Sen. Pat Toomey supports coronavirus stimulus bill, but worries it 'creates incentives not to work'

click to enlarge Sen. Pat Toomey (R-Lehigh) makes a statement on Mon., March 23. - SCREENSHOT FROM SEN. PAT TOOMEY'S VIDEO

Screenshot from Sen. Pat Toomey's video

Sen. Pat Toomey (R-Lehigh) makes a statement on Mon., March 23.

A multi-trillion dollar stimulus bill could pass through the U.S. Senate today to provide many necessary funds related to the coronavirus closures. If it passes through the Senate, the U.S. House, and gets President Trump's signature, it will provide billions to businesses, public-transit, airlines, and American taxpayers.

The stimulus plan also includes a one-time $1,200 payment for individuals who have filed federal tax returns in the last two years and earned less than $75,000 a year, and $500 for children of tax filers. The bill also increases and extends unemployment benefits by about $600 a week as a way to help people who are out of work pay their bills.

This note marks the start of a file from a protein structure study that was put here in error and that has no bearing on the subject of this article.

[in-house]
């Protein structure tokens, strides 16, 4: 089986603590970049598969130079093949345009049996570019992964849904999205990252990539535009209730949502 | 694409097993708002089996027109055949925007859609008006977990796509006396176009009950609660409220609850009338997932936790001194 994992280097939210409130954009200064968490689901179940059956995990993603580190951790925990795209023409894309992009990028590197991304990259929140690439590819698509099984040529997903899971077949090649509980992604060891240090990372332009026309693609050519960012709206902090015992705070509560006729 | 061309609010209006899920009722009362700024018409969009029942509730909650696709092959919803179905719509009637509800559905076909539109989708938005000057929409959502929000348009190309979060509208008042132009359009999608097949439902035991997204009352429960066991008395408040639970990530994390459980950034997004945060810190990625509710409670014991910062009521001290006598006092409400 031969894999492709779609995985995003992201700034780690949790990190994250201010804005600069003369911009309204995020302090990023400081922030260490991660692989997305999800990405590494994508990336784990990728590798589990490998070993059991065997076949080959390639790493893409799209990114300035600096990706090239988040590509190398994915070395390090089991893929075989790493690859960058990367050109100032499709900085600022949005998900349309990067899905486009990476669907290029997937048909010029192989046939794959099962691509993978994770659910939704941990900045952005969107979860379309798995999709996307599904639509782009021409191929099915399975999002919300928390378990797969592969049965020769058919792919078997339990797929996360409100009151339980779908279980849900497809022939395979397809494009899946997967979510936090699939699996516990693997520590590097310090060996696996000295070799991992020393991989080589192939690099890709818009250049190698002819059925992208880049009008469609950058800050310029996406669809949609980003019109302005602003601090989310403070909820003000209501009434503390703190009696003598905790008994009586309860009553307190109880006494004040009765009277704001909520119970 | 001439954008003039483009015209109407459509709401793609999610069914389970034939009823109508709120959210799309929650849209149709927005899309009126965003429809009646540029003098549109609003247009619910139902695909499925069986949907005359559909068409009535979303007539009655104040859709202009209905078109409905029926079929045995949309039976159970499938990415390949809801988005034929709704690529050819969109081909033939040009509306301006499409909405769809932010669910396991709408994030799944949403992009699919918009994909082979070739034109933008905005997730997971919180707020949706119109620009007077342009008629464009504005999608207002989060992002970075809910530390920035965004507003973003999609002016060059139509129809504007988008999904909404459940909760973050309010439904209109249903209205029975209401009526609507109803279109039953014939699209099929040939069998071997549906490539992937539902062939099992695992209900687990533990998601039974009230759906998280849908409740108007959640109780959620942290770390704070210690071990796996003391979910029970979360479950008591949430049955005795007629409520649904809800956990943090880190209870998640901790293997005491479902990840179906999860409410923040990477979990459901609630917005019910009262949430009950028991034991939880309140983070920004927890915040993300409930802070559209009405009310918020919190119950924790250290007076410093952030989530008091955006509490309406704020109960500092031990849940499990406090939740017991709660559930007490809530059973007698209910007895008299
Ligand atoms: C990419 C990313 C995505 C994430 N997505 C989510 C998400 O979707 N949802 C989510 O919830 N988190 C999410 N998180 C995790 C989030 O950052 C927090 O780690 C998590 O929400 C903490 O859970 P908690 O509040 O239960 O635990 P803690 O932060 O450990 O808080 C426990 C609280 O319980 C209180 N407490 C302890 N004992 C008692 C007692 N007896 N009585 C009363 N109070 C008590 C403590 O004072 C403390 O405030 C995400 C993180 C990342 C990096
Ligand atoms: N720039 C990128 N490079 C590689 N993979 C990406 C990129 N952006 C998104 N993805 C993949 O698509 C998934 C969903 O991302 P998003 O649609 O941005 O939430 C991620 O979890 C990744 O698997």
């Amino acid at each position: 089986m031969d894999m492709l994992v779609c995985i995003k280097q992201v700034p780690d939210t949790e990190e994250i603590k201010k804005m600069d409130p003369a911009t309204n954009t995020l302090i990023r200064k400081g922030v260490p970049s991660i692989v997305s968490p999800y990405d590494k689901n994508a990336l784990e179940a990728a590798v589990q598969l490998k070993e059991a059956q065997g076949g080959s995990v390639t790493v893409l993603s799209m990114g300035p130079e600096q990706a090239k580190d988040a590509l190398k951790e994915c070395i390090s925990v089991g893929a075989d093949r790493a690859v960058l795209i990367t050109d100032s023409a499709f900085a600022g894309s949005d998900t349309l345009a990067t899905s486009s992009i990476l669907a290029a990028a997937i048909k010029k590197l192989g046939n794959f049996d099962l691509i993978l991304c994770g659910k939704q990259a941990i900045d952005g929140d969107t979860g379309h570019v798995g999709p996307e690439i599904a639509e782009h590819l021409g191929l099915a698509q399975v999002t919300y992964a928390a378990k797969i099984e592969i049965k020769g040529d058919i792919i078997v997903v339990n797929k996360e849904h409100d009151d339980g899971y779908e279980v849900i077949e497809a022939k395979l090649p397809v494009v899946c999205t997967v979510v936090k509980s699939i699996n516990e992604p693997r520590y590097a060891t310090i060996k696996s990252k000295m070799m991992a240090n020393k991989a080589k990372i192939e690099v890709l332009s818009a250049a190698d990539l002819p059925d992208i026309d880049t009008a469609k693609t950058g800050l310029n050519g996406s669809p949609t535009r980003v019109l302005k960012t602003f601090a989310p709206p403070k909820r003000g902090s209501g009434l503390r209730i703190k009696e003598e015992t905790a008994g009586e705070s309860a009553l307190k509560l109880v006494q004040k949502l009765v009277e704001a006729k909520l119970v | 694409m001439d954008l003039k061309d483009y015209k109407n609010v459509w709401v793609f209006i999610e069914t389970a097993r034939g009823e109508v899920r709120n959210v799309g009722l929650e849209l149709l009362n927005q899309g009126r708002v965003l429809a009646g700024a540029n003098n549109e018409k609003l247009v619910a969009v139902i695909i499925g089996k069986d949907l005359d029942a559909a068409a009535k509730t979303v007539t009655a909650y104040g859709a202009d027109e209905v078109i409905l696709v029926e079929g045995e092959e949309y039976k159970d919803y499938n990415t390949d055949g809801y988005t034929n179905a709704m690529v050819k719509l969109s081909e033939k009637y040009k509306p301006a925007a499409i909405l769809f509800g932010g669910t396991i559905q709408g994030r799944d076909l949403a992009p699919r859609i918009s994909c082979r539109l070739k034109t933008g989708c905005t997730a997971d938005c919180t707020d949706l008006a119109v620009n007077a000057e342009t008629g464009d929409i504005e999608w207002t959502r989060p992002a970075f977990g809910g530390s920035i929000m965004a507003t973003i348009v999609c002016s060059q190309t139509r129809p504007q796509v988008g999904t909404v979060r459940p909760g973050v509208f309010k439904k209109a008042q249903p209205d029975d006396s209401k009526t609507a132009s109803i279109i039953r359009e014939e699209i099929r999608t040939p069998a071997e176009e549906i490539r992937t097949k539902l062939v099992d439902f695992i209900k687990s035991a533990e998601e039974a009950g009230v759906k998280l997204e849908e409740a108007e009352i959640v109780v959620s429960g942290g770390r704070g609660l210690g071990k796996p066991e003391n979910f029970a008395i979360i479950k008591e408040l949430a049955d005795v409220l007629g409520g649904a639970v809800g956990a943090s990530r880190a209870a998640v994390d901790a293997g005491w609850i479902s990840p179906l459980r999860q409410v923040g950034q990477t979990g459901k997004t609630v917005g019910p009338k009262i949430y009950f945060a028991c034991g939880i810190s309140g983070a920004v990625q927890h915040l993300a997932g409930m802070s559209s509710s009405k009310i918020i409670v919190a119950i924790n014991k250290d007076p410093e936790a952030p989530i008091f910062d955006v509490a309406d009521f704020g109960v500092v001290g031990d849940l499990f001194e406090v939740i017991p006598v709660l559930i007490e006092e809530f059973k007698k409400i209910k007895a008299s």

The stimulus plan has its critics, with concerns about bailouts to wealthy corporations like Boeing and other issues, and Pennsylvania Sen. Pat Toomey (R-Lehigh) also voiced some criticisms of the bill, though ultimately, he said he will support it.

However, Toomey told a CNBC reporter that by combining the direct $1,200 payment and extending the unemployment benefits “creates incentives not to work.”

As of today, Pennsylvania has seen 1,127 positive coronavirus cases and 11 deaths caused by COVID-19. Residents of several counties across the commonwealth, including Allegheny County and Toomey’s home county of Lehigh, have been given stay-at-home orders by Gov. Tom Wolf (D-York). Non-life-sustaining businesses across the state have been told to shut down as a way to stop the spread of coronavirus.

Several of Toomey’s constituents and other social media users took exception to his statements.

However, Toomey’s anxieties about incentivizing work pale in comparison to three other Republican senators. Sens. Ben Sasse (R-Nebraska), Tim Scott (R-South Carolina) and Lindsey Graham (R-South Carolina) are threatening to hold up the bill because they believe the unemployment benefits would provide more than what some low-income workers make, and that would encourage them to seek the benefits instead of work.

As a response, Sen. Bernie Sanders (I-Vermont) announced he would place a hold over the bill and demand new restrictions on the $500 billion fund the bill has for corporations, unless the three GOP senators dropped their objections to the unemployment insurance expansion.